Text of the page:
Today Barnet Council have published a financial report detailing three options for the two #Capita contracts in Barnet

http://barnet.moderngov.co.uk/documents/s47263/Capita%20Realignment.pdf

The options are as follows:

  1. Maintain the status quo in relation to the CSG and DRS contracts;
  2. Re-shape the contracts to better align service delivery to the council and Capita’s strengths and priorities, within the context of the existing contractual structure; and
  3. Bring the partnership to an end, and either bring services back in house or re-procure them.

The senior officers preferred option is Option 2 the Council.

They have identified the following services to be brought back into Council control

CSG

  • Finance and Accounting (excluding transactional services provided from the Darlington shared service centre)
  • Estates (Property Services, Building Services and Facilities Management)
  • Strategic HR
  • Safety, Health and Welfare
  • Insight
  • Social Care Direct

Re

  • Regeneration Commissioning (including commissioning the Brent Cross programme)
  • Highways
  • Economic Skills and Development
  • Cemetery and Crematorium
  • Strategic Planning

“I could say we, told you so, and we did. However the Council is in a financially critical situation and now is not the time to for rhetoric. it is time to start rebuilding our Council. I welcome the report going to Policy and Resources Committee on Thursday 19 July 2018. However, Barnet UNISON will be supporting option 3 with qualifications. We support bringing the partnership to an end, and beginning the process of bringing services back in house. It is simply not feasible to contain to peddle the Commissioning Council model. Pragmatism driven by the financial crisis has to mean that the Council needs to include in their business case a major restructuring of senior management across the Council including the Barnet Group. The Commissioning restructure 2012 is not fit for purpose. The Council need to look at how services best fit including those within the Barnet Group. There must not be a silo approach to insourcing. John Burgess, Branch Secretary Barnet UNISON

Background

  1. Two Capita contracts with Barnet Council are:

Customer and Support Group (CSG)

https://www.barnet.gov.uk/citizen-home/council-and-democracy/one-barnet-transformation-programme/customer-and-support-group-csg.html

  1. Regional Enterprise Ltd (Re)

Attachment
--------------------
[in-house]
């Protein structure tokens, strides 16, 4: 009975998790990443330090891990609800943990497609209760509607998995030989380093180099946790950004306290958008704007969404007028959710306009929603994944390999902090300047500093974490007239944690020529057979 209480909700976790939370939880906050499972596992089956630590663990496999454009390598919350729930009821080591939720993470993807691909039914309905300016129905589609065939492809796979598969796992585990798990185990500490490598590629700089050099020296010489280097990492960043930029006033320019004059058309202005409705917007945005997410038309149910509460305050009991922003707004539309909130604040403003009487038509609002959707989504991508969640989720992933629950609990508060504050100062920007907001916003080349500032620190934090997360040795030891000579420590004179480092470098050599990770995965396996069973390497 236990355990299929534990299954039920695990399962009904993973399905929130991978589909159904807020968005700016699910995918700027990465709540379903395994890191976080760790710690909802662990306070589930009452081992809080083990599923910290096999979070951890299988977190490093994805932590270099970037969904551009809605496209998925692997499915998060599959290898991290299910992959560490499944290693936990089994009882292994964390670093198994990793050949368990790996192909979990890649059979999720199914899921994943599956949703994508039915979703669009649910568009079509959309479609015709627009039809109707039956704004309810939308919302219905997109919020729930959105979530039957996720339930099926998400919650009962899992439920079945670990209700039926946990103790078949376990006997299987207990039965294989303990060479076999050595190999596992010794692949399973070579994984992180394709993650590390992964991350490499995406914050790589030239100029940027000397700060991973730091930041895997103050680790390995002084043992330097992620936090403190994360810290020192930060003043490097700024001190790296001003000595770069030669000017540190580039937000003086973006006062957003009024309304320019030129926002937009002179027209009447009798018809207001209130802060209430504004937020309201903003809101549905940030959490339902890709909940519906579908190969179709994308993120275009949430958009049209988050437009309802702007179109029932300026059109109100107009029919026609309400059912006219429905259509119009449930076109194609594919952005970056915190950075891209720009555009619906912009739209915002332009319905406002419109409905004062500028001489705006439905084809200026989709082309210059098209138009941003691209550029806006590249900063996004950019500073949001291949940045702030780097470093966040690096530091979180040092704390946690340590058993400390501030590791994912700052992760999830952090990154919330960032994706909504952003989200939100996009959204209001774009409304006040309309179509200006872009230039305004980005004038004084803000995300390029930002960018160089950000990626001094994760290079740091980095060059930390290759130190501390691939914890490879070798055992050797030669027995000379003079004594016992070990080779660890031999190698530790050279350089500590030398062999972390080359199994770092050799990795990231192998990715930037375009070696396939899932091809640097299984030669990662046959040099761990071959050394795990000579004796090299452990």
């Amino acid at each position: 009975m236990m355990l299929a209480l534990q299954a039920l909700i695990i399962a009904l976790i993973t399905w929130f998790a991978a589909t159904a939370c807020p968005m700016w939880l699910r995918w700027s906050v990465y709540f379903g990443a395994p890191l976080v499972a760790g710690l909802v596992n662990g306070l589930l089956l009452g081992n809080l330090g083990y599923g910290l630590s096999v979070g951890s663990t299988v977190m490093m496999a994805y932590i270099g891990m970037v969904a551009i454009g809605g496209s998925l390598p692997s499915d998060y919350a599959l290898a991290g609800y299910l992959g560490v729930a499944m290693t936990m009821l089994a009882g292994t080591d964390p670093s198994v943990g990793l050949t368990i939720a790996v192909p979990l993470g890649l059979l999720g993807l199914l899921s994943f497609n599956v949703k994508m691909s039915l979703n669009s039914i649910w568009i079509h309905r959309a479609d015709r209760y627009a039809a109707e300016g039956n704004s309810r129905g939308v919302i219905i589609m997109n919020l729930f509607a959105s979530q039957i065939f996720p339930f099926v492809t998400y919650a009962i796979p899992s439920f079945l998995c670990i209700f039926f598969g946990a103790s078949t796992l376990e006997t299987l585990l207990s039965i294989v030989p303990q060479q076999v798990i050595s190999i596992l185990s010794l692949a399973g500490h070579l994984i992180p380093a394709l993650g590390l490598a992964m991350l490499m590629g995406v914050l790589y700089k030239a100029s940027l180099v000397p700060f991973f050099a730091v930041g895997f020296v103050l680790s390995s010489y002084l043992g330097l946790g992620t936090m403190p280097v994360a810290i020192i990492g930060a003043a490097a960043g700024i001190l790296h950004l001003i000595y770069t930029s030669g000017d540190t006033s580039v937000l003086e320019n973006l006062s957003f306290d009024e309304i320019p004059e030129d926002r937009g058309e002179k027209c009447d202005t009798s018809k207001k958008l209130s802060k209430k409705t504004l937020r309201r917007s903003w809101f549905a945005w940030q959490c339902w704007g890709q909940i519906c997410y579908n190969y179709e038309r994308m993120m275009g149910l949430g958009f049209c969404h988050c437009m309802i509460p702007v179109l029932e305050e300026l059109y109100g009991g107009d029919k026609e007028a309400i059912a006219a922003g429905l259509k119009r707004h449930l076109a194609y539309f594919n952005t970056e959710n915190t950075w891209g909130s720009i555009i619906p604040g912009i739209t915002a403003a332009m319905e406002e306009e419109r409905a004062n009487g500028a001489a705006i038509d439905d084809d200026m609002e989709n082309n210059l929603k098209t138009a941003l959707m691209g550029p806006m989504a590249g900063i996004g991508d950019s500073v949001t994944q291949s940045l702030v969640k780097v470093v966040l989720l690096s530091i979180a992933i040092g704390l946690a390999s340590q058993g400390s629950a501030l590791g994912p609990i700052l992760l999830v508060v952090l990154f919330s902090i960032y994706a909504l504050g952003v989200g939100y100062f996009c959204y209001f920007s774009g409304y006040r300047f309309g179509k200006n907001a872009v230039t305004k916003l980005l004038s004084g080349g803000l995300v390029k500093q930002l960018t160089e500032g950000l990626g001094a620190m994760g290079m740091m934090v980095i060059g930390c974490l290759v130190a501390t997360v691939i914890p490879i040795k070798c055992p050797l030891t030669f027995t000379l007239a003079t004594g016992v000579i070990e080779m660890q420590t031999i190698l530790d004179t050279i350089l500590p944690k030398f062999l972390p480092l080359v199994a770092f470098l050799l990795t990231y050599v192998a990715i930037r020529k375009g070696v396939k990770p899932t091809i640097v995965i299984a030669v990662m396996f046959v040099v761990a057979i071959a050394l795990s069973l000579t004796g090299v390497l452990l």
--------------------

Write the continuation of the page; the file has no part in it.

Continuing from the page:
https://www.barnet.gov.uk/citizen-home/council-and-democracy/one-barnet-transformation-programme/regional-enterprise-ltd-re.html

Footnote: On 26 June 2017 Capita share price was 705.50 now six months later the share price closed today at 202.09 which represents a 72% drop in their share price over a six month period.

On Wednesday 31 January, 2018 the Capita share price opened up at 347 and closed at 182.50 which represents a 47.53% fall in share price.

Links.

Damning report into EasyCouncil, Outsourcing including forward by John McDonnell

http://www.barnetunison.me.uk/wp/wp-content/uploads/2018/04/Barnet-UNISON-Capita-report-2018.pdf

Below are three short video messages from Dexter Whitfield on his report.

Dexter Whitfield on campaigning against outsourcing

https://youtu.be/zDt8VKKQ-Vs

Dexter Whitfield on outsourcing failures

https://youtu.be/IiD17Pt7OwY

Dexter Whitfield on true costs of Barnet easyCouncil

https://youtu.be/V0SytYCj1HA

 

 

National Pay impact on Barnet Council grades

 

 

 

 

 

 

 

 

 

 

 

 

 

 

 

 

 

The above table shows the news grades following the National Agreement of Pay.

Barnet Council will be paying the National Pay Award in the Pay Slip at the end of June.

It should include your new basic pay rate and three months backdating to 1 April 2018.

For those staff who are no longer Council employers but who are entitled to the Pay Award here is the link to the London Agreement which has the spinal column points.

http://www.barnetunison.me.uk/wp/wp-content/uploads/2018/05/2018-19-GLPC-Circular-Special-Salary-Arrangements-for-London-2018-2020.pdf

If you have any problems with your pay please contact the Barnet UNISON office on 0208 359 2088 or email contactus@barnetunison.org.uk

 

 

 

 

 

 

 

 

 

 

 

 

 

#FundingCrisis at Barnet Council

1. Background

Some of us have been working in Barnet Council a long long time so it’s hard to believe that almost 6 years ago Barnet Council announced the ‘Barnet Graph of Doom’

https://www.theguardian.com/society/2012/may/15/graph-doom-social-care-services-barnet

they even made a video https://youtu.be/2lC1DWzHFHg

A lot has happened in that time.

The Council looked to mass outsourcing as an option and by late 2014 had plans for outsourcing almost all of the Council, just like Northamptonshire County Council.